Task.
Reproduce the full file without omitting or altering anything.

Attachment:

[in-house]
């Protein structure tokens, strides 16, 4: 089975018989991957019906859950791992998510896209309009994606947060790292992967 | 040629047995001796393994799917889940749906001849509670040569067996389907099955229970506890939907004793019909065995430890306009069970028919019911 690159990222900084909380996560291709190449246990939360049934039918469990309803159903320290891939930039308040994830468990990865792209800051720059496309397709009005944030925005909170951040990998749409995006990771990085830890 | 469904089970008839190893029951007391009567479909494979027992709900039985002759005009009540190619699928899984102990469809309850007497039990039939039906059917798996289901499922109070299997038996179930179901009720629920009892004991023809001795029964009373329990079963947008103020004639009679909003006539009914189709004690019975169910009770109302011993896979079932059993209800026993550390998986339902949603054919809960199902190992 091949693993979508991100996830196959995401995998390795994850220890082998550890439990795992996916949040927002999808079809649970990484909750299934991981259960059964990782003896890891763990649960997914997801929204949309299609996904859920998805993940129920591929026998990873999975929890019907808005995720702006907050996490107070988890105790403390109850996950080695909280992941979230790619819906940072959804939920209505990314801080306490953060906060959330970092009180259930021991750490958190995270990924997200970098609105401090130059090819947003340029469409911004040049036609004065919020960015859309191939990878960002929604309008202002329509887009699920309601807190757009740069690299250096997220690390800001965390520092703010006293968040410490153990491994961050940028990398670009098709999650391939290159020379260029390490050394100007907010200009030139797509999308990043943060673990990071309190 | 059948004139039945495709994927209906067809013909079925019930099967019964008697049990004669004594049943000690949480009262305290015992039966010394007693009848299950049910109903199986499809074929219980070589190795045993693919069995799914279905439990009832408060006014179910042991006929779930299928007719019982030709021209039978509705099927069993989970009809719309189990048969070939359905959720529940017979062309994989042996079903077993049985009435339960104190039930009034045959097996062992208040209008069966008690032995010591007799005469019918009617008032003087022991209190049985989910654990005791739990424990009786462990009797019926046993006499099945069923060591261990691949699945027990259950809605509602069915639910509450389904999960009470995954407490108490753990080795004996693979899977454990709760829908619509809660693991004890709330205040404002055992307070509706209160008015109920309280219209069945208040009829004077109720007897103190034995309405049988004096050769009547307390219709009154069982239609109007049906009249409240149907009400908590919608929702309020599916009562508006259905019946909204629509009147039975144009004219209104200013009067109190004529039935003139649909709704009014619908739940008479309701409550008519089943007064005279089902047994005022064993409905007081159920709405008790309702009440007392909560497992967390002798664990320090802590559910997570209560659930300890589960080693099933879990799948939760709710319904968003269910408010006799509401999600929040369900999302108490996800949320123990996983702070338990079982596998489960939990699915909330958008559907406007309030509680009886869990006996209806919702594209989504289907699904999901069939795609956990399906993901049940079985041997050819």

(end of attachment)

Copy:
[in-house]
């Protein structure tokens, strides 16, 4: 089975018989991957019906859950791992998510896209309009994606947060790292992967 | 040629047995001796393994799917889940749906001849509670040569067996389907099955229970506890939907004793019909065995430890306009069970028919019911 690159990222900084909380996560291709190449246990939360049934039918469990309803159903320290891939930039308040994830468990990865792209800051720059496309397709009005944030925005909170951040990998749409995006990771990085830890 | 469904089970008839190893029951007391009567479909494979027992709900039985002759005009009540190619699928899984102990469809309850007497039990039939039906059917798996289901499922109070299997038996179930179901009720629920009892004991023809001795029964009373329990079963947008103020004639009679909003006539009914189709004690019975169910009770109302011993896979079932059993209800026993550390998986339902949603054919809960199902190992 091949693993979508991100996830196959995401995998390795994850220890082998550890439990795992996916949040927002999808079809649970990484909750299934991981259960059964990782003896890891763990649960997914997801929204949309299609996904859920998805993940129920591929026998990873999975929890019907808005995720702006907050996490107070988890105790403390109850996950080695909280992941979230790619819906940072959804939920209505990314801080306490953060906060959330970092009180259930021991750490958190995270990924997200970098609105401090130059090819947003340029469409911004040049036609004065919020960015859309191939990878960002929604309008202002329509887009699920309601807190757009740069690299250096997220690390800001965390520092703010006293968040410490153990491994961050940028990398670009098709999650391939290159020379260029390490050394100007907010200009030139797509999308990043943060673990990071309190 | 059948004139039945495709994927209906067809013909079925019930099967019964008697049990004669004594049943000690949480009262305290015992039966010394007693009848299950049910109903199986499809074929219980070589190795045993693919069995799914279905439990009832408060006014179910042991006929779930299928007719019982030709021209039978509705099927069993989970009809719309189990048969070939359905959720529940017979062309994989042996079903077993049985009435339960104190039930009034045959097996062992208040209008069966008690032995010591007799005469019918009617008032003087022991209190049985989910654990005791739990424990009786462990009797019926046993006499099945069923060591261990691949699945027990259950809605509602069915639910509450389904999960009470995954407490108490753990080795004996693979899977454990709760829908619509809660693991004890709330205040404002055992307070509706209160008015109920309280219209069945208040009829004077109720007897103190034995309405049988004096050769009547307390219709009154069982239609109007049906009249409240149907009400908590919608929702309020599916009562508006259905019946909204629509009147039975144009004219209104200013009067109190004529039935003139649909709704009014619908739940008479309701409550008519089943007064005279089902047994005022064993409905007081159920709405008790309702009440007392909560497992967390002798664990320090802590559910997570209560659930300890589960080693099933879990799948939760709710319904968003269910408010006799509401999600929040369900999302108490996800949320123990996983702070338990079982596998489960939990699915909330958008559907406007309030509680009886869990006996209806919702594209989504289907699904999901069939795609956990399906993901049940079985041997050819």